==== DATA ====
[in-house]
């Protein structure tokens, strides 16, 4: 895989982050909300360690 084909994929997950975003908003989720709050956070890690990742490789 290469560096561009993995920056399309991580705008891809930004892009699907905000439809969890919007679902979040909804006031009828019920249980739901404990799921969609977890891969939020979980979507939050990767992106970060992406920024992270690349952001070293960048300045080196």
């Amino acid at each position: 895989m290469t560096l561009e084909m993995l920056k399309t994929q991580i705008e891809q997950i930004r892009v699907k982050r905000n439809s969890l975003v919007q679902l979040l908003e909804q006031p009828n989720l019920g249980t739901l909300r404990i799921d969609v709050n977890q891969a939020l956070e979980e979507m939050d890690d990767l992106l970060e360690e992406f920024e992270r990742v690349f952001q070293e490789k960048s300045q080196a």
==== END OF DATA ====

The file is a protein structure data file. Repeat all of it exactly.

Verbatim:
[in-house]
């Protein structure tokens, strides 16, 4: 895989982050909300360690 084909994929997950975003908003989720709050956070890690990742490789 290469560096561009993995920056399309991580705008891809930004892009699907905000439809969890919007679902979040909804006031009828019920249980739901404990799921969609977890891969939020979980979507939050990767992106970060992406920024992270690349952001070293960048300045080196």
């Amino acid at each position: 895989m290469t560096l561009e084909m993995l920056k399309t994929q991580i705008e891809q997950i930004r892009v699907k982050r905000n439809s969890l975003v919007q679902l979040l908003e909804q006031p009828n989720l019920g249980t739901l909300r404990i799921d969609v709050n977890q891969a939020l956070e979980e979507m939050d890690d990767l992106l970060e360690e992406f920024e992270r990742v690349f952001q070293e490789k960048s300045q080196a």